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Supporters React to Adoption of 2019 Building Energy Efficiency Standards Requiring Solar in New Homes



Moving to cut energy use in new homes by more than 50 percent, the California Energy Commission on May 9 adopted building standards that require solar photovoltaic systems starting in 2020. The building energy efficiency standards, which are the first in the nation to require solar, will reduce greenhouse gas emissions by an amount equivalent to taking 115,000 fossil fuel cars off the road.

More information can be found in the frequently asked questions document on the standards.

Here is what people are saying about the standards:

Pierre Delforge, director of high-tech sector energy efficiency, Natural Resources Defense Council
“This is groundbreaking. The new building energy codes will save energy, lower customer bills, keep homes comfortable in increasing heat waves, and reduce pollution from California’s homes and buildings — which account from a quarter of the state’s greenhouse gas emissions. Cutting energy waste and putting solar panels on every new home built in California should be a shining example to the rest of the world on how to act against climate change.”

Dan Dunmoyer, president and CEO, California Building Industry Association
“With this adoption, the California Energy Commission has struck a fair balance between reducing greenhouse gas emissions while simultaneously limiting increased construction costs. We thank the Commissioners and their staff for working with the building industry during the past 18 months and adopting a set of cost-effective standards that ensures homebuyers will recoup their money over the life of the dwelling.”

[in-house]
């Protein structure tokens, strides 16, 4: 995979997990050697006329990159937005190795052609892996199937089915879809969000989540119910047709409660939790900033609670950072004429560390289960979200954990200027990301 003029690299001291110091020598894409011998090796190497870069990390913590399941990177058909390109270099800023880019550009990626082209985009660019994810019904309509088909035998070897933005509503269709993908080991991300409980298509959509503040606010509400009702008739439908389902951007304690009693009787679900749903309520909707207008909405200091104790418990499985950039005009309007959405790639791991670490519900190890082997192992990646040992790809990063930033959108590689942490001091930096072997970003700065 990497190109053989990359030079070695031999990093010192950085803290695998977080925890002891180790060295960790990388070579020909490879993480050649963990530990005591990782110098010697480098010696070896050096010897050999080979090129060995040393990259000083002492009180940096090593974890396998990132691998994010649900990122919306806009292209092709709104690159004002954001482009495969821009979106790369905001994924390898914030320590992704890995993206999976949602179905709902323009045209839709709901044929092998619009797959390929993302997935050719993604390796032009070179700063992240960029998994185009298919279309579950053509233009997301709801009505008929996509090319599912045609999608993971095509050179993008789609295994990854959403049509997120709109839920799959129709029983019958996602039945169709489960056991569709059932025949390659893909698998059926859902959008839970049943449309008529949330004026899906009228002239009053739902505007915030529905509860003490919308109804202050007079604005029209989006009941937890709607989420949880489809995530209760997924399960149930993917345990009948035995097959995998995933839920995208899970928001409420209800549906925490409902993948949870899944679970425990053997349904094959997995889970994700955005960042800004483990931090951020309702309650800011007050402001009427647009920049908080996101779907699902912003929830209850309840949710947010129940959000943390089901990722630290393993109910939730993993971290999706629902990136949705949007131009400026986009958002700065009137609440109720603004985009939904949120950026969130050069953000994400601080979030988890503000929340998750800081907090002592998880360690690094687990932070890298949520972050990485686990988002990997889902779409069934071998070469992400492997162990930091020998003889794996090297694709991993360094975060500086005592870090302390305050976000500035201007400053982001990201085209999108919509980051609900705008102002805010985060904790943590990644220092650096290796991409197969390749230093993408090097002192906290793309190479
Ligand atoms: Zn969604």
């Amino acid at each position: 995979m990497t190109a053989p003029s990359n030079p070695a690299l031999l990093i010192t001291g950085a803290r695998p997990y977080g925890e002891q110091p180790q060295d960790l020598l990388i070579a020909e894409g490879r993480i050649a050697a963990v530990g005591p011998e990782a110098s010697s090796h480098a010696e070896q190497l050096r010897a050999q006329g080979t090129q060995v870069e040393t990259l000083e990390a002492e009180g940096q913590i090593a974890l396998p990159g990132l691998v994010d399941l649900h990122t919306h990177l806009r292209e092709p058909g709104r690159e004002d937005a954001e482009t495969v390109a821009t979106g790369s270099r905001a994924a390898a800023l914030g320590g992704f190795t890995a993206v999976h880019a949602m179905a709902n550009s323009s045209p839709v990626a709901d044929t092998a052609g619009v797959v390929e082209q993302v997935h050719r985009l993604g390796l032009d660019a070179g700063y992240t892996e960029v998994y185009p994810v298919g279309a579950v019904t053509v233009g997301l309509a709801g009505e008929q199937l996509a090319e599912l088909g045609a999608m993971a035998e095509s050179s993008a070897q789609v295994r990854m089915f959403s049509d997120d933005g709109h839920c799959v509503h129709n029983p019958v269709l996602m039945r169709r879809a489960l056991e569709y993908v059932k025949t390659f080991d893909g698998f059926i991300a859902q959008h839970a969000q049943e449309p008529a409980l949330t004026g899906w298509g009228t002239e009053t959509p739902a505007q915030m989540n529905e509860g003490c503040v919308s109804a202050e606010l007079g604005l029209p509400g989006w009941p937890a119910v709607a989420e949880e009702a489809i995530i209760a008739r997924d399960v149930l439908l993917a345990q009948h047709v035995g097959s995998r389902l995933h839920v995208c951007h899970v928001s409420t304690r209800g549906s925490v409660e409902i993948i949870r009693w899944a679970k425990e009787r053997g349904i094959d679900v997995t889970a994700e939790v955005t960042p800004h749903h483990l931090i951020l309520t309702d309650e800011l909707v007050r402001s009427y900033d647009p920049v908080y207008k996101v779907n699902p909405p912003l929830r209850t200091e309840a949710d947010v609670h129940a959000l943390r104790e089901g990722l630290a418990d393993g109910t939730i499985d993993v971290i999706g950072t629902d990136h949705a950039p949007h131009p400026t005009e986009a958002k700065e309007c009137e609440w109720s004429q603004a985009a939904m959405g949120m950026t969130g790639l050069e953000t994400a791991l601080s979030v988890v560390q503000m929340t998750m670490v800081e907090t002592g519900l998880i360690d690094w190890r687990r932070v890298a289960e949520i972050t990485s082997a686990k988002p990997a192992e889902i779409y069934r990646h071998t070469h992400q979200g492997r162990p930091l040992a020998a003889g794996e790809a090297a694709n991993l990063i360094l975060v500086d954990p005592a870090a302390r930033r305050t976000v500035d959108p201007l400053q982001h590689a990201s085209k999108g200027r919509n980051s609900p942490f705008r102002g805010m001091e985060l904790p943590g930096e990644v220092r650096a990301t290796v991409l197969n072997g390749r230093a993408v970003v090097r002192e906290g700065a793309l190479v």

George H. Koertzen, construction superintendent, Habitat for Humanity San Joaquin County
“Low mortgage payments alone don’t make for affordable housing. It’s also important to make sure families can afford to pay the energy bills that keep the lights on, the temperature comfortable, and the hot water flowing. That’s why Title 24 is so important. Strong energy efficiency standards for housing help keep utility bills down, and help families stay in their homes.”

Abigail Ross Hopper, president and CEO, Solar Energy Industries Association (SEIA)
“This is an undeniably historic decision for the state and the U.S. California has long been our nation’s biggest solar champion, and its mass adoption of solar has generated huge economic and environmental benefits, including bringing tens of billions of dollars of investment into the state. SEIA appreciates the Commission’s efforts to help California take steps toward meeting its zero-net-energy goals by integrating renewable energy with energy efficiency. The combination of rooftop solar and the option to add energy storage systems as an efficiency compliance credit provides builders with an attractive, cost-effective option to fully electrify homes.”

Tom White, sustainability and energy asset manager, Eden Housing
“Low-income families spend a much higher percentage of their income on energy costs than families with more resources do. For people living paycheck to paycheck, energy efficiency can make an enormous difference in keeping the family budget balanced. Similarly, low-income communities bear a disproportionate health burden because of air pollution. Expanding the amount of energy generated from clean sources like wind and solar will mean cleaner air and a healthier California.”

Kelly Knutsen, director of technology advancement, California Solar & Storage Association